Guy Rosen, once a champion wrestler and Pittsford, N.Y., businessman,
gave up his marriage and spent $70,000 in surgery and expenses for electrolysis,
hormones and counseling to become Donna Rosen.
The Rev. Ken Fox shocked a community that respected his 25-year career
helping the homeless by speaking publicly about now living life as Kaye.
Linda Nichols persistently felt something wasn’t “right” and
believed for more than 20 years that she must be a lesbian. Ultimately
she determined the problem was her gender. She became Tyler Carver.
Most people don’t understand why someone would want to change their
gender. Some reject the whole idea as freakish or sinful.
People who are transsexual — who want to live permanently as the
opposite sex from their sex at birth — risk losing everything: family,
friends, career, reputation. They face judgment and ridicule from loved
ones and strangers, and often must defend such an intimate decision. The
essence of who they are comes into question.
“I’m the same person I always was,” says Fox. “It’s
just presented differently. I still care about people. I still love to
help people and things of that nature. I’m still the outgoing person
I always was. I just no longer have to be on guard the whole time.”
Getting to that point can be a long, dark battle. “The physical change
of changing clothes is very simple, and that’s what people see,” says
Fox. “It’s the inner person that’s where the struggle
is, because there’s so much prejudice ... against this kind of thing.
I wouldn’t want to wish it on anybody.”
Yet they say that living as the gender that matches the core of their being
is the only way they can be at peace.
Kaye Fox is now experiencing a more comfortable life, as opposed
to the painful existence as Ken (inset) prior to beginning gender
Fox no longer has contact with most of her six children and seven grandchildren.
Her gifts are returned unopened; one daughter instead had a brother walk
her down the aisle at her wedding.
Transsexuals are treated like modern-day lepers, says Fox, who first talked
publicly about her gender transformation in 2002 in local television interviews. “I
lost everything,” she says. As much pain as the decision has caused,
Fox says, “Would I do it again? You bet. I’d do it earlier.”
Fox, 60, began life as Kaye about 18 months ago. Hormone pills redistributed
fat, triggered breast development, made her skin smoother and caused hot
flashes and night sweats.
A wig — usually one with long brown hair and bangs — covers
what used to be Ken Fox’s bald head. Nail polish, rings, light makeup
and women’s clothes complete the look. She now helps lead Rochester
Transgender Group, a peer support group, and considers herself a gender
Ken Fox knew since the age of eight that he was different. At 11 or 12,
he won a Halloween costume contest dressed as a girl: “I think that
was one of the defining experiences for me. It felt so natural and it felt
In his 20s — married and working in Rochester — he felt that
something was drastically wrong. He tried filling his life with other things.
He volunteered at the Open Door Mission, serving the hungry and the homeless.
He became a part-time minister, then took over the Mission, transforming
it over 25 years from a one-employee, $11,700 operation to a $3.5 million
enterprise with 40 staffers.
“I maintained that facade, that Ken Fox facade, and inside of me
was all turmoil,” says Fox, who struggled through years of alcohol
He had been crossdressing in secret since his teens. In his 40s, he would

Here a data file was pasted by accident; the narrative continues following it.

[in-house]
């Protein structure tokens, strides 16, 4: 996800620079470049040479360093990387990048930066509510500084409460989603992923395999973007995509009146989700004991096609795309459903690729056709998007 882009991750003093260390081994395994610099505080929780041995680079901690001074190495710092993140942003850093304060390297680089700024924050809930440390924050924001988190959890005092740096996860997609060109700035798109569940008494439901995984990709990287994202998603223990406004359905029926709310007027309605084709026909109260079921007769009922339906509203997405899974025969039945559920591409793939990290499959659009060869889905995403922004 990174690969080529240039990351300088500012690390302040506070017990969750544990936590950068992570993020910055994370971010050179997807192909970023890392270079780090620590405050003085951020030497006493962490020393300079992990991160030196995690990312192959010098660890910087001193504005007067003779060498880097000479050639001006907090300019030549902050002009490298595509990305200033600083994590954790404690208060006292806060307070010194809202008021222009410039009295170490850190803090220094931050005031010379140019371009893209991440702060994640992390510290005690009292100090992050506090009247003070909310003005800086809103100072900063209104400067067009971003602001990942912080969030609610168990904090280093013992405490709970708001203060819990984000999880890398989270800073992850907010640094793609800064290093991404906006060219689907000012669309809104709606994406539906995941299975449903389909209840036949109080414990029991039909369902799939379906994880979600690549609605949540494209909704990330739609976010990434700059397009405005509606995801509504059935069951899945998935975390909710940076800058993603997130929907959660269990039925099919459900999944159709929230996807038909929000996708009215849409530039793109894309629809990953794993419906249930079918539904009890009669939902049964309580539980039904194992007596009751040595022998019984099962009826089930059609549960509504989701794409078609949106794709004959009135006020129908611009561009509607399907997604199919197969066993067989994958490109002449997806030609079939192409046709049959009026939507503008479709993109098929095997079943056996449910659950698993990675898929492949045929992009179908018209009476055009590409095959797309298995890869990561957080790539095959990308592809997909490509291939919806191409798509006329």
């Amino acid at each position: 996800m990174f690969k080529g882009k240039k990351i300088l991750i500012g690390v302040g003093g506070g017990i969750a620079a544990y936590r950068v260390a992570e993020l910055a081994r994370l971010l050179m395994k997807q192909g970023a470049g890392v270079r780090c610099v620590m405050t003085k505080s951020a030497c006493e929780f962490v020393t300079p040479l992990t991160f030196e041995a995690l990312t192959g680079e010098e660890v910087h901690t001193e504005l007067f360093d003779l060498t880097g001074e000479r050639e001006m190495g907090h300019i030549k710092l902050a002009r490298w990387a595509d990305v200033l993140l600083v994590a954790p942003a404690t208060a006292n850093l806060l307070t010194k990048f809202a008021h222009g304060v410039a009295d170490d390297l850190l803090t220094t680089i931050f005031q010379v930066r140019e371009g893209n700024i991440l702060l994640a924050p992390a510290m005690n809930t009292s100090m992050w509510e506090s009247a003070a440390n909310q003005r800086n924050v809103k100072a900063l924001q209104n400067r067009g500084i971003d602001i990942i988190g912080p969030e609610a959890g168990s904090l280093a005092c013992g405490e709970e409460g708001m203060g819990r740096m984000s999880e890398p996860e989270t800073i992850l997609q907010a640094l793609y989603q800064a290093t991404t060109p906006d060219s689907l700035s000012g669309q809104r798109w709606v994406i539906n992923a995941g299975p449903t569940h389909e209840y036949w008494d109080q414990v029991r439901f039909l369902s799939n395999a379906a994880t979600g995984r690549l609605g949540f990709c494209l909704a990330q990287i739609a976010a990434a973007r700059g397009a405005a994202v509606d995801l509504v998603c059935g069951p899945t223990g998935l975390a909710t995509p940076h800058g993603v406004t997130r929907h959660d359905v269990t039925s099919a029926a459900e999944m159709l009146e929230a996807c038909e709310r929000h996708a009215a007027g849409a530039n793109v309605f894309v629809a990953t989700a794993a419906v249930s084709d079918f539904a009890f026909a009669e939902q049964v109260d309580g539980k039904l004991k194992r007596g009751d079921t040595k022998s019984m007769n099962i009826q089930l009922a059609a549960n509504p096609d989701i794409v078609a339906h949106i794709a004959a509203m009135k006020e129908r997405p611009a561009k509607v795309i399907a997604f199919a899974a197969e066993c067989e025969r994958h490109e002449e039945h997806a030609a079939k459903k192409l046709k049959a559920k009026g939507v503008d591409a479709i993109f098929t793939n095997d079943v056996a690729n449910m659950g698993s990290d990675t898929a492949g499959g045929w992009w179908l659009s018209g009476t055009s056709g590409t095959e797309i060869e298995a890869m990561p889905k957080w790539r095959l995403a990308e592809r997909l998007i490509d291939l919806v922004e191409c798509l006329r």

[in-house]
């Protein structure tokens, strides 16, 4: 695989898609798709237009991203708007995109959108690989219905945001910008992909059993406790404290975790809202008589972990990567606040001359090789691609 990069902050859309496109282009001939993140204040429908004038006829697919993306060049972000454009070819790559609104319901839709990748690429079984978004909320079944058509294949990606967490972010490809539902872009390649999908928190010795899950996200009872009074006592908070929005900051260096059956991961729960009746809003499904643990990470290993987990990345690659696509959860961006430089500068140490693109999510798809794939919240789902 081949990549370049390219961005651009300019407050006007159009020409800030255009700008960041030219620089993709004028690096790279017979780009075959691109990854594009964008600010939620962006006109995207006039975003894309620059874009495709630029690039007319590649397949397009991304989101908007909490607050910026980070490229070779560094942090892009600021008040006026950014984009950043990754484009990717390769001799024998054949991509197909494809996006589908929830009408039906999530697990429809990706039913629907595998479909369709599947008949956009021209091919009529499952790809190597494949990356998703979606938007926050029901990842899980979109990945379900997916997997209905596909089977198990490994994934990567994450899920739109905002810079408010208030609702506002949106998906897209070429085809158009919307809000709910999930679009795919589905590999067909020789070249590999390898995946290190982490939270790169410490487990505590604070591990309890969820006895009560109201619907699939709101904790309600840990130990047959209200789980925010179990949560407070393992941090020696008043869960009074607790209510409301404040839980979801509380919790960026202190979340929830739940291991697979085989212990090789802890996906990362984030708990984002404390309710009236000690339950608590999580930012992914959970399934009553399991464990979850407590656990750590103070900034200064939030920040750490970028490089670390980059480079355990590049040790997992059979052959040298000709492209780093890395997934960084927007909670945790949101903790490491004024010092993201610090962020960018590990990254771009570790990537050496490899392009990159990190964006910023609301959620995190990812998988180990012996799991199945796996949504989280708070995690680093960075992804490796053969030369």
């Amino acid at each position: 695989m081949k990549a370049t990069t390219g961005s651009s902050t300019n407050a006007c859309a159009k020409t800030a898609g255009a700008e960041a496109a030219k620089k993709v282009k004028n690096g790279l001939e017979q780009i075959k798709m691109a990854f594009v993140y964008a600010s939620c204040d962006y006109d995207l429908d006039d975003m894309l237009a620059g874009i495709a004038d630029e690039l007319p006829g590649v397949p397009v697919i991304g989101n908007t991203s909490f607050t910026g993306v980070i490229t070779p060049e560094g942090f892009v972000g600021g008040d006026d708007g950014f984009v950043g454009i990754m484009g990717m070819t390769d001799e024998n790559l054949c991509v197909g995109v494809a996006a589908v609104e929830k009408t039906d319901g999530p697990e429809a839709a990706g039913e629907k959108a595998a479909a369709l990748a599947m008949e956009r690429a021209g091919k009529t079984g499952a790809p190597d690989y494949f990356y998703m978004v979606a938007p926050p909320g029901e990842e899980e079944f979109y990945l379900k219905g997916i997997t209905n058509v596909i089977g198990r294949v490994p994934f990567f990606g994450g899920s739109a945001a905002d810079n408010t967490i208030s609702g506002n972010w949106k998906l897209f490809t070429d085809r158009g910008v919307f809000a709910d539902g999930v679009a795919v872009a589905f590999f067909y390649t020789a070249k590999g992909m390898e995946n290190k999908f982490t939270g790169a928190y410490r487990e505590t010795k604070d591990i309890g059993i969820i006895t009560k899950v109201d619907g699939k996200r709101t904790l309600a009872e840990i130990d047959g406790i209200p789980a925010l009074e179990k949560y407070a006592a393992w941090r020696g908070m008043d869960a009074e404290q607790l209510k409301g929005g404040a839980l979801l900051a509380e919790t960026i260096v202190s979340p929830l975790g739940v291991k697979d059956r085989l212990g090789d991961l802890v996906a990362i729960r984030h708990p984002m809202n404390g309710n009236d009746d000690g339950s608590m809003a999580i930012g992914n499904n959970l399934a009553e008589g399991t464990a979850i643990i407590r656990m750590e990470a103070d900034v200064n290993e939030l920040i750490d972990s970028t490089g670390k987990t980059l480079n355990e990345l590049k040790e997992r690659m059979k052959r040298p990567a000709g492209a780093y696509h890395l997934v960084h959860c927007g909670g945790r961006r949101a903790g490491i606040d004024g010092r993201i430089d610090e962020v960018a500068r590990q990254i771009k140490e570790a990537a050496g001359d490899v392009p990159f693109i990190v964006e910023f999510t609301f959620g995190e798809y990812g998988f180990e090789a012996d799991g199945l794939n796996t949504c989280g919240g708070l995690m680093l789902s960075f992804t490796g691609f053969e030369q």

buy and wear women’s clothes while driving to and from business conferences
out of state.
That continued until 1997, when his wife found women’s clothes in
his suitcase. The family confronted him. Except for his 90-year-old mother,
Hazel Stevens of Greece, they viewed his behavior as sinful and wanted
nothing to do with Ken or Kaye Fox. “We’re all God’s
children,” Stevens says. “And since he’s relieved and
happy after many years of anxiety about himself, I feel I agree with him,
as he’s thoroughly looked into it with doctors. He’s still
the same thoughtful, intelligent person.”
Fox hopes to reunite with other family members someday. Fox sought therapy,
took psychological tests and was diagnosed with gender dysphoria, the term
preferred by transsexuals and some psychological professionals for a confusion
or discomfort about birth gender. The reasons for such confusion remain
unclear, but scientific theories point to genetic, physical and hormonal
“Finally, it had a name,” Fox says.
The American Psychiatric Association says an overwhelming desire to be,
or even an insistence that one is, the other sex marks gender identity
disorder. People with this condition are persistently distressed by their
Fox’s experience is common, says Pam Walter, a clinical social worker
in Perinton, N.Y., who’s worked over the past 28 years with hundreds
of clients with gender identity issues.
“If they could just live with it, they would,” Walter says.
But the depression, shame and guilt become excruciating. “You can
just hold it in for so long, and eventually you have to deal with it.”
Walter’s clients also see a psychologist and a medical doctor. Transsexuals
typically spend a year living as the new gender before they can pursue
Not all transsexuals seek surgery, however. It — like the counseling
and hormones — is not covered by health insurance, so it’s
not affordable for many.
Data from some European countries suggest that 1 in 30,000 adult males
and 1 in 100,000 adult females have sex-reassignment surgery. Some researchers
contend that as many as five to 10 times as many people experience gender
dysphoria as undergo the surgery.
Trying to blend in
Statistics show that more men than women have been treated for gender disorder,
but that may be because it’s easier for women to look and act like
men in our society.
Once known as Linda Nichols, Tyler Carver underwent gender reassignment
surgery at the age of 39.
As a child growing up in Irondequoit, N.Y., Linda Nichols played football
with boys, liked toy trucks and hated dresses. But a skirt, vest and knee
socks were part of the required uniform at Catholic school.
For Linda, who graduated from the all-girl Mercy High School in 1973, puberty
was revolting. Until then, “I didn’t know I wasn’t a
As an adult, the carpenter and painter wore loose-fitting clothes and was
often taken for a man. Other women in public restrooms would sometimes
say angrily, “You’re in the wrong place.”
At the age of 39, Linda became Tyler Carver.
Hormones — which he’ll need to take for the rest of his life — make
his voice deeper, his hips smaller and his muscles bigger. Carver grew